Supreme Court Makes Sports Betting a Possibility Nationwide
Many states have hoped their cut of legalized sports gambling could help solve budget problems. Stock prices for casino operators and equipment makers surged after the ruling was announced.
The Supreme Court has struck down a federal law that bars gambling on football, basketball, baseball and other sports in most states, giving states the go-ahead to legalize betting on sports.
The Supreme Court on Monday struck down the Professional and Amateur Sports Protection Act. The 1992 law barred state-authorized sports gambling with some exceptions. It made Nevada the only state where a person could wager on the results of a single game.
One research firm estimated before the ruling that if the Supreme Court were to strike down the law, 32 states would likely offer sports betting within five years.
A gambling market researcher says the market for legal sports betting could be more than $57 billion nationwide. Analyst David Katz of the Jefferies firm in New York is projecting modest near-term positive effects on the gambling industry following Monday's Supreme Court ruling. The analysis says regional casino operators Penn National Gaming and Caesars Entertainment could be possible big winners.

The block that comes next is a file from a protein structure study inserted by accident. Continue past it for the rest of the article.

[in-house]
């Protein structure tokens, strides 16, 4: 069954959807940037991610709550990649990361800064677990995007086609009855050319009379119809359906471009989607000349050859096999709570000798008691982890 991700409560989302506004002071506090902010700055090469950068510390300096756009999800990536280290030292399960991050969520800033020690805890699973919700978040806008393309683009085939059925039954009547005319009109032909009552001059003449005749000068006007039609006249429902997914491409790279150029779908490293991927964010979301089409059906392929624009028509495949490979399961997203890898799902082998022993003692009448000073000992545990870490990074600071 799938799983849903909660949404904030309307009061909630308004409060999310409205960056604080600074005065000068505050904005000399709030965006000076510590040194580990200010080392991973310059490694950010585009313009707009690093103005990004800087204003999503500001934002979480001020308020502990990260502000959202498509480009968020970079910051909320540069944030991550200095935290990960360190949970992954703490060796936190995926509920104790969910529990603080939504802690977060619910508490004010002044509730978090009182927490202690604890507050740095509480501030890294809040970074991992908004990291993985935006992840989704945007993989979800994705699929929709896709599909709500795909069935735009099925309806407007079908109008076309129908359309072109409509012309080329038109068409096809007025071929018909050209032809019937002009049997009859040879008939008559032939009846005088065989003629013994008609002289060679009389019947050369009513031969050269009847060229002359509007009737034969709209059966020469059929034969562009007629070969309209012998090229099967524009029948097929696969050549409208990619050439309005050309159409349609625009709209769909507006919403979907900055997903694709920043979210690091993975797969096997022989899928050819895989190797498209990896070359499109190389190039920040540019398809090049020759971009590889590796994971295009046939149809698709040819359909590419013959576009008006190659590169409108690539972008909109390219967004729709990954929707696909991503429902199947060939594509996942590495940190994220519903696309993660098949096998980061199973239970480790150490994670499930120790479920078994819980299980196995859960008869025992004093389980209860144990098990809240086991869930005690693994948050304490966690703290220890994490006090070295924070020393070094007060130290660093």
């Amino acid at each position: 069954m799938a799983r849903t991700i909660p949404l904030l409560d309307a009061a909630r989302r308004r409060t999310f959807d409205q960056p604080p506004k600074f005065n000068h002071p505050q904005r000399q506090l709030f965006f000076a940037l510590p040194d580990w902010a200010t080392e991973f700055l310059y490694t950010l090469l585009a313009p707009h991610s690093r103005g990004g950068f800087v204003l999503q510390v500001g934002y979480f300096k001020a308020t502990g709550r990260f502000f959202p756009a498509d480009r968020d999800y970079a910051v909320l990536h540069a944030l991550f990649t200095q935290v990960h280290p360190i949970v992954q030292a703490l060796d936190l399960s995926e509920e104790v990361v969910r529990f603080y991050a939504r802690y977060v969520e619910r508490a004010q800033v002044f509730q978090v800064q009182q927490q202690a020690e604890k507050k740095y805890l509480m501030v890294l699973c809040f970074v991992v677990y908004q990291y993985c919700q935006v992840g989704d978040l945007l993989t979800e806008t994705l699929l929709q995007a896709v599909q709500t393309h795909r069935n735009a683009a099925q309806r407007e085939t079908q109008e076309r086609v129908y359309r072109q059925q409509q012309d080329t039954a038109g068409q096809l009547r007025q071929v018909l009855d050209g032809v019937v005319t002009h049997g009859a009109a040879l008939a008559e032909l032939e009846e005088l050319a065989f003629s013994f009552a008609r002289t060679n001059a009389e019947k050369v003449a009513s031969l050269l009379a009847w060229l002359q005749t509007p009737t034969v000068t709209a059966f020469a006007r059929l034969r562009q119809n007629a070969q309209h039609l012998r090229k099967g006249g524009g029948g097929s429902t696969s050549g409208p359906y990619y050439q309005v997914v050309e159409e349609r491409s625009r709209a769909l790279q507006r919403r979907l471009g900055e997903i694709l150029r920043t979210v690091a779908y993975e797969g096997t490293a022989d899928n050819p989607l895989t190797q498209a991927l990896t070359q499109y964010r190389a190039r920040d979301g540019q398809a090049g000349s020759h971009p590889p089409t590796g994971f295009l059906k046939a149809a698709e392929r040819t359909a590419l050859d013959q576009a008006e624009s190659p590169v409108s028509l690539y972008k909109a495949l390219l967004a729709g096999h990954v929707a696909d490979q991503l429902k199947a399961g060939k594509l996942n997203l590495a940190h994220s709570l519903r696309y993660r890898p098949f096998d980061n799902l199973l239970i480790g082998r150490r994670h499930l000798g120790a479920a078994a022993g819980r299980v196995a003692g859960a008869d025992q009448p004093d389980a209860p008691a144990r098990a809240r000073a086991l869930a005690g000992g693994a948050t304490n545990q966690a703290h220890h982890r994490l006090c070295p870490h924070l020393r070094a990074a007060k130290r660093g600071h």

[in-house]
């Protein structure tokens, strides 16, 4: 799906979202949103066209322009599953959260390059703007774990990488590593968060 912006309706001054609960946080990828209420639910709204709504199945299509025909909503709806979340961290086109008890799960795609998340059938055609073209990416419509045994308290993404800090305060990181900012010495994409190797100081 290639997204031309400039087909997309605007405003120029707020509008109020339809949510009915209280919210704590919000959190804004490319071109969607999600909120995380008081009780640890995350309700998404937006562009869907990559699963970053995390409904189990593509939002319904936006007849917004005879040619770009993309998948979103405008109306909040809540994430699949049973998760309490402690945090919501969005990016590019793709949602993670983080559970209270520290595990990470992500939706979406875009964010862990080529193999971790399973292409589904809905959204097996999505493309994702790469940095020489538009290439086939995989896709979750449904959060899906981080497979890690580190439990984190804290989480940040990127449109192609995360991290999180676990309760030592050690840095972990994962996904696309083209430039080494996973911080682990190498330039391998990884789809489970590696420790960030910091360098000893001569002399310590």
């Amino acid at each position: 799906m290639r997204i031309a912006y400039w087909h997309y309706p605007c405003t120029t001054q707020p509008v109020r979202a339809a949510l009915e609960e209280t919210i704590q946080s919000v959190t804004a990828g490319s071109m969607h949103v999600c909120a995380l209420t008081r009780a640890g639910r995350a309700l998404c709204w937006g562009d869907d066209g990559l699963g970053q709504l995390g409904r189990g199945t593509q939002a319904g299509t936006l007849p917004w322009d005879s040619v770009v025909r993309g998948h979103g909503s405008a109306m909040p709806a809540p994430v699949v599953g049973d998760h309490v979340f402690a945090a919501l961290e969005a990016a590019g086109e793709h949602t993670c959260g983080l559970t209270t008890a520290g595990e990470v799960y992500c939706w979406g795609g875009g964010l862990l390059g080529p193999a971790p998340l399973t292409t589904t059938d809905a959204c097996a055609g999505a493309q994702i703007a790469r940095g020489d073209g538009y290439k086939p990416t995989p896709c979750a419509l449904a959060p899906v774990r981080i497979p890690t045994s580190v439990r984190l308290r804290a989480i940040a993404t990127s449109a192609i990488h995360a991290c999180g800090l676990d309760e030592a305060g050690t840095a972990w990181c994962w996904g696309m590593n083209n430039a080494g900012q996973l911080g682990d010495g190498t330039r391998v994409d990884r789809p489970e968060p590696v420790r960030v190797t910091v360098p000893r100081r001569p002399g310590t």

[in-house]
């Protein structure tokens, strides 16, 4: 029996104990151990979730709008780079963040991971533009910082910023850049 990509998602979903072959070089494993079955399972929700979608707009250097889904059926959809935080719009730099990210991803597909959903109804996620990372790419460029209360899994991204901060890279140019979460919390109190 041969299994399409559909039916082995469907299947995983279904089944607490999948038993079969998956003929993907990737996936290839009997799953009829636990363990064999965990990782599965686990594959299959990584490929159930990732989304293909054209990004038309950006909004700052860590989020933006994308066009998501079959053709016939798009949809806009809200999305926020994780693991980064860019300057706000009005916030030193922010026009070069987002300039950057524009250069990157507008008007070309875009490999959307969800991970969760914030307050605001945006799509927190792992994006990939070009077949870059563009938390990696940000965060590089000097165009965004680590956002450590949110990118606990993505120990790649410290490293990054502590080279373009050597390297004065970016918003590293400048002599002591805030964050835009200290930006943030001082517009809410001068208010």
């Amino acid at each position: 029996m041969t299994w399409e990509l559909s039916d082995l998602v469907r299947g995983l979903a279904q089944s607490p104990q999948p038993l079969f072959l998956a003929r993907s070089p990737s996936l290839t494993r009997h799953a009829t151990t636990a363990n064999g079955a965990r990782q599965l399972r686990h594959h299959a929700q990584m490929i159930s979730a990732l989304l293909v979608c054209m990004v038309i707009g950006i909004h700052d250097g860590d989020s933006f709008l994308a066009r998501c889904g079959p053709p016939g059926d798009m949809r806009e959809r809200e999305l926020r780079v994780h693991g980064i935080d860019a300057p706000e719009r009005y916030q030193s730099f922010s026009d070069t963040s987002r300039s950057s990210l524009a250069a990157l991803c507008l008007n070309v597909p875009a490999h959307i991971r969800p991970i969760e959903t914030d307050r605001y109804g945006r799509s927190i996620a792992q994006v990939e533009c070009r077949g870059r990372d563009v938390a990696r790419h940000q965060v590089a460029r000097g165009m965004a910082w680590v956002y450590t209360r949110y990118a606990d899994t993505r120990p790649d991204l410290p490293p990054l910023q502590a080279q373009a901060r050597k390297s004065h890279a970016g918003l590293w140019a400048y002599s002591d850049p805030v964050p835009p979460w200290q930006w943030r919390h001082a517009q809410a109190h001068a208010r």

The court's decision came in a case from New Jersey, which has fought for years to legalize gambling on sports at casinos and racetracks in the state.
Former Governor Chris Christie tweeted Monday that "New Jersey citizens wanted sports gambling and the federal Gov't had no right to tell them no."
It's possible that the first to market with sports betting in New Jersey will be a racetrack at the Jersey shore. Monmouth Park has already set up a sports book operation and has previously estimated it could take bets within two weeks of a favorable Supreme Court ruling.
Tony Rodio, president of Tropicana Entertainment, said his Atlantic City casino will "absolutely" offer sports betting once it can get it up and running. "It's been a long time coming," he said.
More than a dozen states had supported New Jersey, which argued that Congress exceeded its authority when it passed the law barring states from authorizing sports betting. New Jersey said the Constitution allows Congress to pass laws barring wagering on sports, but Congress can't require states to keep sports gambling prohibitions in place.